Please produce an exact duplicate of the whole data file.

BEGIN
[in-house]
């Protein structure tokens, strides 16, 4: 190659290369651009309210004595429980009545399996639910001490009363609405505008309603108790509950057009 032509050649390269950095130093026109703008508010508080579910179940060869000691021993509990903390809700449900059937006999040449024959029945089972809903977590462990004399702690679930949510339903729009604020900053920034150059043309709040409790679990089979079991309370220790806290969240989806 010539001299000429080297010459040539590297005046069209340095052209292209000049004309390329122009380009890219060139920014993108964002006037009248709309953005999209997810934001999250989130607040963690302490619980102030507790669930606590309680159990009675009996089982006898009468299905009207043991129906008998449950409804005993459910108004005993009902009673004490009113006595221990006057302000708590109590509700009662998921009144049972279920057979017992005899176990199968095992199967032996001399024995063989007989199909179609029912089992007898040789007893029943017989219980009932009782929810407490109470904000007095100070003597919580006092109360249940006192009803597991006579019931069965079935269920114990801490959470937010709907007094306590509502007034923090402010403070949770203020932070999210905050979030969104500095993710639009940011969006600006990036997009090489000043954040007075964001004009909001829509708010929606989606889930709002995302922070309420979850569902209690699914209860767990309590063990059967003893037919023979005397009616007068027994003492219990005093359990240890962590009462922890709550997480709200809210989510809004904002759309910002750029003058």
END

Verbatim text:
[in-house]
């Protein structure tokens, strides 16, 4: 190659290369651009309210004595429980009545399996639910001490009363609405505008309603108790509950057009 032509050649390269950095130093026109703008508010508080579910179940060869000691021993509990903390809700449900059937006999040449024959029945089972809903977590462990004399702690679930949510339903729009604020900053920034150059043309709040409790679990089979079991309370220790806290969240989806 010539001299000429080297010459040539590297005046069209340095052209292209000049004309390329122009380009890219060139920014993108964002006037009248709309953005999209997810934001999250989130607040963690302490619980102030507790669930606590309680159990009675009996089982006898009468299905009207043991129906008998449950409804005993459910108004005993009902009673004490009113006595221990006057302000708590109590509700009662998921009144049972279920057979017992005899176990199968095992199967032996001399024995063989007989199909179609029912089992007898040789007893029943017989219980009932009782929810407490109470904000007095100070003597919580006092109360249940006192009803597991006579019931069965079935269920114990801490959470937010709907007094306590509502007034923090402010403070949770203020932070999210905050979030969104500095993710639009940011969006600006990036997009090489000043954040007075964001004009909001829509708010929606989606889930709002995302922070309420979850569902209690699914209860767990309590063990059967003893037919023979005397009616007068027994003492219990005093359990240890962590009462922890709550997480709200809210989510809004904002759309910002750029003058």